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In the 1840s and 1850s, Ranney drew acclaim for his genre scenes of trappers, mountain men, and hunters. He employed Old World artistic traditions to celebrate the pioneering spirit and natural resources of the New World. Here, he pictures a man kneeling to examine an injured hunting dog. She sits trustingly under his care while another hunter looks on. The reassuring stability of the composition, with its monumental figures and steady light source, suggests a positive outcome to the day’s mishap. The Bible-literate audience of the era may have also recognized an allusion to the Good Shepherd.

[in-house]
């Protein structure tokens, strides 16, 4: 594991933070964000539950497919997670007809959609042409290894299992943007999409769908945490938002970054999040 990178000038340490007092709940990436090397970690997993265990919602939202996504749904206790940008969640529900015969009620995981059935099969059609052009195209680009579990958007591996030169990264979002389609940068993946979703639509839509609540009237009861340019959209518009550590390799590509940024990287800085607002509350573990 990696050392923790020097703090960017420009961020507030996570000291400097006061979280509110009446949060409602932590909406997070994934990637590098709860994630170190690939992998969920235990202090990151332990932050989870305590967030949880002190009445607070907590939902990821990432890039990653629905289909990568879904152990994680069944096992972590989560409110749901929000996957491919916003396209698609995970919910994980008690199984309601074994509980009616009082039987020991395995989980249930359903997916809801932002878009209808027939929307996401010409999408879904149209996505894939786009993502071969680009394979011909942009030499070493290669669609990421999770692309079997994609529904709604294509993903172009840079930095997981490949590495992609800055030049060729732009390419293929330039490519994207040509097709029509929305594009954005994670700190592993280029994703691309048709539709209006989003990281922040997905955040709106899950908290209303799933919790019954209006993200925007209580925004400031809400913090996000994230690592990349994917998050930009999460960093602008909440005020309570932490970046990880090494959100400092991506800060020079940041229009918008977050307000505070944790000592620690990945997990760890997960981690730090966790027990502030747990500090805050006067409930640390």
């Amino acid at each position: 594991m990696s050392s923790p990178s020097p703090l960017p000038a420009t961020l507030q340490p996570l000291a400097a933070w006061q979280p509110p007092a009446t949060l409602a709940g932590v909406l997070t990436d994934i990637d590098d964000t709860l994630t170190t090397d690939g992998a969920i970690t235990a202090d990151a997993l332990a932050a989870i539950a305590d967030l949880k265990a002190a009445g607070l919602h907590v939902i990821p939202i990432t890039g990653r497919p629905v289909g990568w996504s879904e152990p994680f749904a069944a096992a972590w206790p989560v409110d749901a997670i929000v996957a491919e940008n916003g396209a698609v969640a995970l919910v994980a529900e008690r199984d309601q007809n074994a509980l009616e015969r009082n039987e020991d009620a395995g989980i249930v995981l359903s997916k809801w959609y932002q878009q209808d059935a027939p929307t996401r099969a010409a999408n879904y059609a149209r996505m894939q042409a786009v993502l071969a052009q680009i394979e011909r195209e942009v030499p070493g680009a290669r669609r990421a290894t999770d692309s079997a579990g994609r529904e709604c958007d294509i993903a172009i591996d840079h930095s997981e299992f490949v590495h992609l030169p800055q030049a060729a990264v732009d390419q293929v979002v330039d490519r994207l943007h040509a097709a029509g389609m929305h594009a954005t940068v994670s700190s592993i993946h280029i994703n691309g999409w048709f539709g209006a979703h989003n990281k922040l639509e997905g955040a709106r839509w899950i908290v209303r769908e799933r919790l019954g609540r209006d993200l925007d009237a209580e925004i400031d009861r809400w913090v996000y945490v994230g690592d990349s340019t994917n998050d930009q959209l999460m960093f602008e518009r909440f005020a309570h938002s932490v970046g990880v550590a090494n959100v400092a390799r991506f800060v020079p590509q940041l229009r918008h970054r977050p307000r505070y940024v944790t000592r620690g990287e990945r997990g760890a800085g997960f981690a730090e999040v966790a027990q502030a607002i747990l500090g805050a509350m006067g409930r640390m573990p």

signed, lower center-left: "W. Ranney"
signed and dated on verso: "W. Ranney / 1850"
J. Harwood and Louise B. Cochrane Fund for American Art
Side-By-Side with Gun and Dog, National Sporting Library & Museum, MIddleburg, Virginia, September 25, 2015 - March 20, 2016
Forging an American Identity: The Art of William Ranney, Speed Art Museum, September 29, 2006 - January 1, 2007; Amon Carter Museum, February 10 - May 13, 2007; Philadelphia Museum of Art, June 23 - August 26, 2007
Image released via Creative Commons CC-BY-NC
Some object records are not complete and do not reflect VMFA's full and current knowledge. VMFA makes routine updates as records are reviewed and enhanced.
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